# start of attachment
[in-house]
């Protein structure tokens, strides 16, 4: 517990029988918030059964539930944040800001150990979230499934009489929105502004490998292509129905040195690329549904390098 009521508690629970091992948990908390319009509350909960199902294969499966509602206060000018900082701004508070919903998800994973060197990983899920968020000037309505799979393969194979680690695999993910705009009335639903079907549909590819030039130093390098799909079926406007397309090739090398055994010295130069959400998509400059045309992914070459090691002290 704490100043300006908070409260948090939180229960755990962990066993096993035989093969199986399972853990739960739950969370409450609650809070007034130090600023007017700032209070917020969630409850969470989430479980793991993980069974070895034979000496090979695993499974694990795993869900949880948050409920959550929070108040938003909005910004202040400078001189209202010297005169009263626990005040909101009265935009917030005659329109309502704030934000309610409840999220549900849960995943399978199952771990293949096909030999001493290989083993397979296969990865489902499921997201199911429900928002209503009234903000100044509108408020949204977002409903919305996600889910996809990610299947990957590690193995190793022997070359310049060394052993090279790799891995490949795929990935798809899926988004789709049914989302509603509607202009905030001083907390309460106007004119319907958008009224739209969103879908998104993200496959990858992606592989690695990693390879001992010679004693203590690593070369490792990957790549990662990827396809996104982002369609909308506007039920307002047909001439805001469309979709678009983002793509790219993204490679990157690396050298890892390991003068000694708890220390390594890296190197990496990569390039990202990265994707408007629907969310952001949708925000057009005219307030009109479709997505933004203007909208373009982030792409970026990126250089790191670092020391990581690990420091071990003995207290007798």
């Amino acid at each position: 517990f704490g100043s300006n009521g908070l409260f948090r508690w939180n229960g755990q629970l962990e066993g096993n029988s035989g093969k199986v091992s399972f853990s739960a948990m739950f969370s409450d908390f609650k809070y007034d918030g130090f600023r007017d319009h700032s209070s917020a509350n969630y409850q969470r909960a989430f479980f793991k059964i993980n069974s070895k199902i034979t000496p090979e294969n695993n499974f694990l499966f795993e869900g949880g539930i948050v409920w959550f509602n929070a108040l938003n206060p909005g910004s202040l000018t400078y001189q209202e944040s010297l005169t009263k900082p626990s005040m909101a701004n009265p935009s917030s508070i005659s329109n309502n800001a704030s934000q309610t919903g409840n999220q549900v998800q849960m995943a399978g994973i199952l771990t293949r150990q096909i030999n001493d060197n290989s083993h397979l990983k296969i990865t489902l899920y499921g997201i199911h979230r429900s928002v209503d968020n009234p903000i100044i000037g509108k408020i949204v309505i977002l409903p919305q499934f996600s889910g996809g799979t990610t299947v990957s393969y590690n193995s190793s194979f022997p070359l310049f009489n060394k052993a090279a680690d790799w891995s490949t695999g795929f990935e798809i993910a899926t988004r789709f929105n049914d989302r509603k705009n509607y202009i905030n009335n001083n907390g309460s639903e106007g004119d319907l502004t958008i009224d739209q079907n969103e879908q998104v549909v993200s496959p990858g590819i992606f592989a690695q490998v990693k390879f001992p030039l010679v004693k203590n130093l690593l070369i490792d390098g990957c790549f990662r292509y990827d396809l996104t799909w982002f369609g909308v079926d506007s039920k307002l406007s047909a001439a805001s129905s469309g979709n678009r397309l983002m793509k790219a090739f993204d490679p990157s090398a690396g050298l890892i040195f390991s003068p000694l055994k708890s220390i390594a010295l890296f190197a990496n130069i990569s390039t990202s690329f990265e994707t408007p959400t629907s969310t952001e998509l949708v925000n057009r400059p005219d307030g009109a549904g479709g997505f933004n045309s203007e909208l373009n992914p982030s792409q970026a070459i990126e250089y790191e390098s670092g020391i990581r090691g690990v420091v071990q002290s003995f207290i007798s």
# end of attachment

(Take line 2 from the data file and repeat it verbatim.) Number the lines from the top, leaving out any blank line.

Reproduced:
């Protein structure tokens, strides 16, 4: 517990029988918030059964539930944040800001150990979230499934009489929105502004490998292509129905040195690329549904390098 009521508690629970091992948990908390319009509350909960199902294969499966509602206060000018900082701004508070919903998800994973060197990983899920968020000037309505799979393969194979680690695999993910705009009335639903079907549909590819030039130093390098799909079926406007397309090739090398055994010295130069959400998509400059045309992914070459090691002290 704490100043300006908070409260948090939180229960755990962990066993096993035989093969199986399972853990739960739950969370409450609650809070007034130090600023007017700032209070917020969630409850969470989430479980793991993980069974070895034979000496090979695993499974694990795993869900949880948050409920959550929070108040938003909005910004202040400078001189209202010297005169009263626990005040909101009265935009917030005659329109309502704030934000309610409840999220549900849960995943399978199952771990293949096909030999001493290989083993397979296969990865489902499921997201199911429900928002209503009234903000100044509108408020949204977002409903919305996600889910996809990610299947990957590690193995190793022997070359310049060394052993090279790799891995490949795929990935798809899926988004789709049914989302509603509607202009905030001083907390309460106007004119319907958008009224739209969103879908998104993200496959990858992606592989690695990693390879001992010679004693203590690593070369490792990957790549990662990827396809996104982002369609909308506007039920307002047909001439805001469309979709678009983002793509790219993204490679990157690396050298890892390991003068000694708890220390390594890296190197990496990569390039990202990265994707408007629907969310952001949708925000057009005219307030009109479709997505933004203007909208373009982030792409970026990126250089790191670092020391990581690990420091071990003995207290007798």